Reefing Under Sail

A few weeks ago I had the opportunity to watch one of the Tradewinds boats from a distance “struggling” in 25 knot plus winds at the eastern entrance to Raccoon Straight.  My initial thought was that the boat was in trouble, so we started in that direction to lend assistance.  As we got closer, we realized the motor was running, the boat was head to wind, and the crew as struggling to get a reef in.  It wasn’t fun to watch.  Both sails were being trashed by the wind (we needed to restitch the jib UV cover the next day) and the resulting reef was very poorly set.  Watching it reminded me of one of my mentors as I was learning to sail who had a favorite saying … “If you can’t reef under sail, San Francisco Bay will eat your lunch, and you have no business sailing there!”

As an instructor teaching Bareboat and Advanced Coastal Cruising classes, I have come to realize the truth and wisdom in this statement, and sadly, how may sailors out there can’t do it when it is actually safer, easier, and much less noisy than turning on the motor and pulling up head to wind.

To put a reef in under sail, come close hauled, trim the jib, and release the main. While the main is released, the boat will heal less allowing you to comfortably ease the halyard and put in the reef.  Typically the reef tack is set first, followed by the reef outhaul, and then the halyard is adjusted.  It is truly as simple as that. The only challenge is understanding the exact process as it applies to different boats.  Some boats have two lines (tack and outhaul) for each reef.  Some have a single line that sets both tack and outhaul.  Some have a hook and ring at the tack.  Some boats are so simple as to have a roller furling main that just needs to be rolled up a bit.  Regardless of the set up, sail close hauled with the main released and reefing will be a snap.

What happens if you are sailing short handed and your crew is scared and not able to help.  It’s not quite as quick and efficient, however, try reefing while hove to.  Generally that can be accomplished without the help of an untrained crew member.

One final thought.  Remember the rules of the road.  Reef while on a starboard tack and you will generally be the stand on vessel.

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10 Responses to Reefing Under Sail

  1. Gene Stangel says:

    Easy = Elegant!
    Another great tip!

  2. Gary Johnson says:

    Thanks Don,
    I really appreciate you keeping us tuned in. This is very good advice.

  3. Butch Florey says:

    Reef early, Doesn’t make much speed difference, and when the wind raises you are ready. I use to practice reef reefing under sail in 10 knots of wind so my crew would be ready when we needed. put in a reef sail for 10 minutes and shake out the reef. We got so good at it we could do it in 30 seconds. course that was after the ones that seem to last forever.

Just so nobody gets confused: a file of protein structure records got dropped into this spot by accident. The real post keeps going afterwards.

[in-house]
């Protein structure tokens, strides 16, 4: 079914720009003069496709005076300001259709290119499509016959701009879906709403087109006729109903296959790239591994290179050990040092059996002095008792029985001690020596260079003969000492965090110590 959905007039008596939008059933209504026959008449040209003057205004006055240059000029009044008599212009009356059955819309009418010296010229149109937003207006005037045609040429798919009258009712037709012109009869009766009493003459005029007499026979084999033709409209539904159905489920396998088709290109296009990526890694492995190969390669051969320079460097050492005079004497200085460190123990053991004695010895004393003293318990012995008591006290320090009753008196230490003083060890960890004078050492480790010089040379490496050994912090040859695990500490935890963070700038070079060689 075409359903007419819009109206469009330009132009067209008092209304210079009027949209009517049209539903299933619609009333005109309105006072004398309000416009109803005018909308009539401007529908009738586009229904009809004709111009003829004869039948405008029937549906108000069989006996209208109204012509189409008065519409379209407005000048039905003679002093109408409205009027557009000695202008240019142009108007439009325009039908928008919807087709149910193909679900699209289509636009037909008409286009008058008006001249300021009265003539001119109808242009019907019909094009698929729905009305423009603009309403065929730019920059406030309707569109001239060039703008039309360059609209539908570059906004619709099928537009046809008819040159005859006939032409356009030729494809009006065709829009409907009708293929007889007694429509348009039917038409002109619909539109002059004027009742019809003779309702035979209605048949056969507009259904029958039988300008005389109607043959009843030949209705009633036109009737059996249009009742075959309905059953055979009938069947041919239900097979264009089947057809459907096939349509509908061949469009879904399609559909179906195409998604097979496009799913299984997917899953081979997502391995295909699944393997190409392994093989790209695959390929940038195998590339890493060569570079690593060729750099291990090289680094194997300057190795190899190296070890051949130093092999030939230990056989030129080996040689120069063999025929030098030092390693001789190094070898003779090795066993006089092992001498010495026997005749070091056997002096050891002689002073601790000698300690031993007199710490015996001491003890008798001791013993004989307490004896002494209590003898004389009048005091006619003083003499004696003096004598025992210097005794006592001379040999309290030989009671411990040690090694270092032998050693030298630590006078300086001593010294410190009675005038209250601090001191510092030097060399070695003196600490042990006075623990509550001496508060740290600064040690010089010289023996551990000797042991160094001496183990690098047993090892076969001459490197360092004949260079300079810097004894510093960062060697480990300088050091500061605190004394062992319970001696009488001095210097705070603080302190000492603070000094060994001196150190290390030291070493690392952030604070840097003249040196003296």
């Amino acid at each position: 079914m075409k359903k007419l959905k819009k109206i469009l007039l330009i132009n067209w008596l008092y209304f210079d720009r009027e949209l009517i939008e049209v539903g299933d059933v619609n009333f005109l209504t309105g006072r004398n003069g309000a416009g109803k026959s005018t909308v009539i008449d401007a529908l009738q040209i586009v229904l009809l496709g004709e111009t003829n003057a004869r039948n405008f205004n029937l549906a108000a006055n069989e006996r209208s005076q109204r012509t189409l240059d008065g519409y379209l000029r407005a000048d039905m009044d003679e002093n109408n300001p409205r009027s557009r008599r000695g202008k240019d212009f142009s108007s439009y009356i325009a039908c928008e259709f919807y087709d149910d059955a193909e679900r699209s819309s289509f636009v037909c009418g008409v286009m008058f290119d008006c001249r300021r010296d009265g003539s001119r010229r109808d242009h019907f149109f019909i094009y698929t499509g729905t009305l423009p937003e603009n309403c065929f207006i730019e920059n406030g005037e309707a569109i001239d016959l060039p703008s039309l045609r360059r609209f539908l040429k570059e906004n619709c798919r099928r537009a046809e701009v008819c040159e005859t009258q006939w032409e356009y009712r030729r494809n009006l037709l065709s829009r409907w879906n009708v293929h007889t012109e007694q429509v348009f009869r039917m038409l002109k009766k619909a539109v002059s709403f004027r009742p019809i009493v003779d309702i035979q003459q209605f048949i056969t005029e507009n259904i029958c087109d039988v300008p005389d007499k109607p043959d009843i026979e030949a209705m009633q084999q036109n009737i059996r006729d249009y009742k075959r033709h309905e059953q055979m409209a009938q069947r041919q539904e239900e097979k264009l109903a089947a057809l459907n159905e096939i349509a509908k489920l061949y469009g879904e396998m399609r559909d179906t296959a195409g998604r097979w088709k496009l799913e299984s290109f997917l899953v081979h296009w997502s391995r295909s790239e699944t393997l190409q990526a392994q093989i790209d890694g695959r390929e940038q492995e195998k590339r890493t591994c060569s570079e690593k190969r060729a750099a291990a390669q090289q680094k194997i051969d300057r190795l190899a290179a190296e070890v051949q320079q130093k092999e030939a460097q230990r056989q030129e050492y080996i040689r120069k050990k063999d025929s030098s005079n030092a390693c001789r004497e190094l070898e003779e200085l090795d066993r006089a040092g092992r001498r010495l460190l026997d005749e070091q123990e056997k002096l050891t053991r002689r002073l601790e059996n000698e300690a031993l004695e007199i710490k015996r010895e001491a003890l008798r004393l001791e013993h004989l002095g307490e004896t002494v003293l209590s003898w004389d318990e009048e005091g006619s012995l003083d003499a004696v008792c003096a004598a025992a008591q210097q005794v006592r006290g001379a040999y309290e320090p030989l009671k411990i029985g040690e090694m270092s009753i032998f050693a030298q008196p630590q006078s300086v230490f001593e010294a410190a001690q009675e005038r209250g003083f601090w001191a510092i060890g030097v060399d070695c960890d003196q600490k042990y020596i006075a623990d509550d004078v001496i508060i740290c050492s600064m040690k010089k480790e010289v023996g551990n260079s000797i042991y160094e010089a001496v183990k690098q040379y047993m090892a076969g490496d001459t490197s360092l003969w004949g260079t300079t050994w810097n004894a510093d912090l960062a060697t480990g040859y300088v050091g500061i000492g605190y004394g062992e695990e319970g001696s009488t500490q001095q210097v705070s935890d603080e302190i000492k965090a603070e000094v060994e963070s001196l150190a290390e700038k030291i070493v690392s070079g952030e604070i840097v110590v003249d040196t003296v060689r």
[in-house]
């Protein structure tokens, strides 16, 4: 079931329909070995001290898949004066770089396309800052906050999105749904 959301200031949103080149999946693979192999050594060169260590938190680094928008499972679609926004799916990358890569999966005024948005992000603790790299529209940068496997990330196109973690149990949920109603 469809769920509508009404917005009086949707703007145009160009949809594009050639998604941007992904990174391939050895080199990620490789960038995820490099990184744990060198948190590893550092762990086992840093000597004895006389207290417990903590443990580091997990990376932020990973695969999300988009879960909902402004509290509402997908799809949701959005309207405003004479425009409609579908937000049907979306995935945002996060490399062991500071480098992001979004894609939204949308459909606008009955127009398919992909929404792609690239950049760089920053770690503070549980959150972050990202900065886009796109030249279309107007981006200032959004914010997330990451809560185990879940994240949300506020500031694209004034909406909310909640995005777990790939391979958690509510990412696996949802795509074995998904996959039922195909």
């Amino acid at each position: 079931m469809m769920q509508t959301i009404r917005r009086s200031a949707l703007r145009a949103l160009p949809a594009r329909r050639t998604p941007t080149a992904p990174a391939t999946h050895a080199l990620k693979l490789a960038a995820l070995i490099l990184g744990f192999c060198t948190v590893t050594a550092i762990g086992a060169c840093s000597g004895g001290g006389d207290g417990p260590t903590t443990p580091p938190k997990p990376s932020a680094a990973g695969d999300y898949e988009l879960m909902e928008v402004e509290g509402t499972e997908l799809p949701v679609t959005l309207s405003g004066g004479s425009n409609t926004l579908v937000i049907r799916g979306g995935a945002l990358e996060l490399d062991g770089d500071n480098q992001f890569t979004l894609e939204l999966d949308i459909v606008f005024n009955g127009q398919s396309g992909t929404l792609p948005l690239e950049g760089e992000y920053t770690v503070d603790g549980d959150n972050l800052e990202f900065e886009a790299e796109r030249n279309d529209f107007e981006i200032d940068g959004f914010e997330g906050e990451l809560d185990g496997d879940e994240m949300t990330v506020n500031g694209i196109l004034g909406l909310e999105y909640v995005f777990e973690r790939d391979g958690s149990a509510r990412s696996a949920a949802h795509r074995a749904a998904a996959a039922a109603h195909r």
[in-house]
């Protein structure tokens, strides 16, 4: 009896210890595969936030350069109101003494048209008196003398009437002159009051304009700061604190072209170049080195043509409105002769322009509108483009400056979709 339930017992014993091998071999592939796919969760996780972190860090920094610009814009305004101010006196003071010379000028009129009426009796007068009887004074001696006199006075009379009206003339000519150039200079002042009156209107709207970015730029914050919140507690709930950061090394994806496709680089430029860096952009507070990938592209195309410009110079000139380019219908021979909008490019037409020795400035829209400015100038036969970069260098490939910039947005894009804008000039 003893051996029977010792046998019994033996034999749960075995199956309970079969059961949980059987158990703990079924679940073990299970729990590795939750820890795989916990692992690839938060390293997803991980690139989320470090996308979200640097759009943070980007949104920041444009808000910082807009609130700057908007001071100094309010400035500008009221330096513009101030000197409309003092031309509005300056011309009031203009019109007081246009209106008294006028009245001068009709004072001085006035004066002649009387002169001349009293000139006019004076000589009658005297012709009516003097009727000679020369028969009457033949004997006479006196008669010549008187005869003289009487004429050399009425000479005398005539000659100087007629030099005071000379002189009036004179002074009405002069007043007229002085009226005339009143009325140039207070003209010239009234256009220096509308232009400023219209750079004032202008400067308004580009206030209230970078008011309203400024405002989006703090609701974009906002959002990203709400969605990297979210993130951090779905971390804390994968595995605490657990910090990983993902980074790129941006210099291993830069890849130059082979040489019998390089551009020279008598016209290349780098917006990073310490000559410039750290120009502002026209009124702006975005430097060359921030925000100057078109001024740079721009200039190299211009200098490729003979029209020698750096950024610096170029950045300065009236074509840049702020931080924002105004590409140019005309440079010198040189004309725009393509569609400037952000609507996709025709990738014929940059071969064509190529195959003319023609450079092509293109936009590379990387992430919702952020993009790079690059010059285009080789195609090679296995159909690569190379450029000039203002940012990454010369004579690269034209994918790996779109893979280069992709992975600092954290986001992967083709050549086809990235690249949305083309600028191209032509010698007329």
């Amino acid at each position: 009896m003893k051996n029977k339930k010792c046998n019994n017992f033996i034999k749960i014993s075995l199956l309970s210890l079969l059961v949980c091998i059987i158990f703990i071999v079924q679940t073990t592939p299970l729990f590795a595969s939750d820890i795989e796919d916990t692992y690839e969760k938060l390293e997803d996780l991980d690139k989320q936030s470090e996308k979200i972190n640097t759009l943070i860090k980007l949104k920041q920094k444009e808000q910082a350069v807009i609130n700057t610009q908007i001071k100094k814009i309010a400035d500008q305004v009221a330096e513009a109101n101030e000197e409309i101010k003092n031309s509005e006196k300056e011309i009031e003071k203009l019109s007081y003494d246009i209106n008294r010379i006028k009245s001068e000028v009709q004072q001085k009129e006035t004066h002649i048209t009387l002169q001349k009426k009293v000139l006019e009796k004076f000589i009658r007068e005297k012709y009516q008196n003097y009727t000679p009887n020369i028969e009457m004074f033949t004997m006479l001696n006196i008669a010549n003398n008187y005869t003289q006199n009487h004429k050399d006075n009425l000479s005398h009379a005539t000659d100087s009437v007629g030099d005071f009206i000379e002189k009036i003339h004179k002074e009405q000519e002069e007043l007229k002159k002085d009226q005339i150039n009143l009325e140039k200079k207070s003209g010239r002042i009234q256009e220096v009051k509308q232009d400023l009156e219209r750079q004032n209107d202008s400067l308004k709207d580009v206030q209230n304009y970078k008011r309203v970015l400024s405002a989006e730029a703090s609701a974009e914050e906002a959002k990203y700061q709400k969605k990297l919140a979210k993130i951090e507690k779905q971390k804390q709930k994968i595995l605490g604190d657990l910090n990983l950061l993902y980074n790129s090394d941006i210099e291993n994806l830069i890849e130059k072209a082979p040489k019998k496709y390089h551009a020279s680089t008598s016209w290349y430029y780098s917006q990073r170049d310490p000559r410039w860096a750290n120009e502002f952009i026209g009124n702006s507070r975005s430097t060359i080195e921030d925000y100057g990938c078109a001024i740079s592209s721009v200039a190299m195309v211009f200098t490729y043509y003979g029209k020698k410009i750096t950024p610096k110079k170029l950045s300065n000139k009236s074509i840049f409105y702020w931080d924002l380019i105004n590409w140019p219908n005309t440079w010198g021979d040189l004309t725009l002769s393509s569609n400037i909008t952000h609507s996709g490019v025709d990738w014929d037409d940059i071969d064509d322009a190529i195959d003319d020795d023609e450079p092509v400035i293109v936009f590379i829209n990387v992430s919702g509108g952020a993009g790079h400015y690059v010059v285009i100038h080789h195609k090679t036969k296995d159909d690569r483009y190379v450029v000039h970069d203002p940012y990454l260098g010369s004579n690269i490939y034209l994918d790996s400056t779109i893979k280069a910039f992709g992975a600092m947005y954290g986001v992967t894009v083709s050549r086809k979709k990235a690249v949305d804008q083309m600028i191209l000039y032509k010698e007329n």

Doesn’t get any better than this!

  4. Sean Casey says:

    That could have been me you saw “struggling” out there. And not for want of knowledge of reefing, but for one simple, stupid error: leaving with dock without thoroughly thinking through how to reef on that particular boat. It’s one of the older boats; the outhauls — it’s got two — thread through the boom on which there is a winch. Very different from most boats in the fleet. You have to know which line is for which reef, and you have to know you won’t find them in the cockpit. All of which I knew, at one time, but because I really hadn’t thought through the procedure beforehand, I had my crew flailing about while drifting toward the victory ship. Not a pretty sight, but that is the stuff of hard-won lessons.

    • Don Gilzean says:

      Hi Sean
      Thanks for being willing to share your experience. You doing so helps to point out just how frequent reefing presents a problem if not practiced ahead of time, and on the specific boat. I say this, because you were not the skipper I spoke of.

  5. Val Z. says:

    It’s important ,besides that you need to know where reefing lines are, is the job of the helmsman, he needs to watch the wind and jib, to make sure the boat doesn’t accidentally changes the tack while sailing close hauled under jib.

  6. Thanks Don for sharing these tips.
    Very useful information and it makes complete sense now.

  7. Jeffrey says:

    Thanks, Don!

    If this wasn’t us out there aboard Valhanna in October 2017, it may as well have been: As we tried to reef, enough past the time we should have, our problem became the jib furling drum. We hadn’t paid tension as we trimmed, and wound up with an override in 30-knot winds. I was fortunate to have two crew far more experienced than me, which makes me appreciate the crew comment more. These fellas were also equipped with strong wills and even-temper, yet our recovery was still briefly stressful.

    Reef early!

  8. John Travassos says:

    Great tip. I find it safer and far less hectic to reef at hove to. My wife, who doesn’t particularly care for sailing as a crew, doesn’t have to do a thing. And in rough seas (if you’ve waited too long to reef) I don’t have to worry about MOB and her sailing away without me. Yes, a safety line is prudent.

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